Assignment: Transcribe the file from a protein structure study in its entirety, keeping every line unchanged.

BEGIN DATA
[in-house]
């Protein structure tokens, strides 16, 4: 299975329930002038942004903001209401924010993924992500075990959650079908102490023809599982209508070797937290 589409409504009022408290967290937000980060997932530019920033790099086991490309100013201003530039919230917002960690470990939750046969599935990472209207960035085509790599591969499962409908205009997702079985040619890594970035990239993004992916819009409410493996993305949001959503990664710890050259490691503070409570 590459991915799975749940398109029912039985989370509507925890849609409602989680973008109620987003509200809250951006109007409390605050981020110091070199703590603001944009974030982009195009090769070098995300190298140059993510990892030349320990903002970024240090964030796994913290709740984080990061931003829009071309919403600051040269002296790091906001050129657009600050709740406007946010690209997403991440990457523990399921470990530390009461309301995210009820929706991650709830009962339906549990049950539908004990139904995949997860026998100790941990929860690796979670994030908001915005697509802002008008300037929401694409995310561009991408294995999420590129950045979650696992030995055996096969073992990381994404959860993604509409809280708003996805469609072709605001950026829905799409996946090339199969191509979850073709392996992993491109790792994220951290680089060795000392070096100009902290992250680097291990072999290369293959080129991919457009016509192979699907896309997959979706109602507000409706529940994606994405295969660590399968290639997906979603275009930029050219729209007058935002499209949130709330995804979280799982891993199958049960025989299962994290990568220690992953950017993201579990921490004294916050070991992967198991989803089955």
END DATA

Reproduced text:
[in-house]
């Protein structure tokens, strides 16, 4: 299975329930002038942004903001209401924010993924992500075990959650079908102490023809599982209508070797937290 589409409504009022408290967290937000980060997932530019920033790099086991490309100013201003530039919230917002960690470990939750046969599935990472209207960035085509790599591969499962409908205009997702079985040619890594970035990239993004992916819009409410493996993305949001959503990664710890050259490691503070409570 590459991915799975749940398109029912039985989370509507925890849609409602989680973008109620987003509200809250951006109007409390605050981020110091070199703590603001944009974030982009195009090769070098995300190298140059993510990892030349320990903002970024240090964030796994913290709740984080990061931003829009071309919403600051040269002296790091906001050129657009600050709740406007946010690209997403991440990457523990399921470990530390009461309301995210009820929706991650709830009962339906549990049950539908004990139904995949997860026998100790941990929860690796979670994030908001915005697509802002008008300037929401694409995310561009991408294995999420590129950045979650696992030995055996096969073992990381994404959860993604509409809280708003996805469609072709605001950026829905799409996946090339199969191509979850073709392996992993491109790792994220951290680089060795000392070096100009902290992250680097291990072999290369293959080129991919457009016509192979699907896309997959979706109602507000409706529940994606994405295969660590399968290639997906979603275009930029050219729209007058935002499209949130709330995804979280799982891993199958049960025989299962994290990568220690992953950017993201579990921490004294916050070991992967198991989803089955």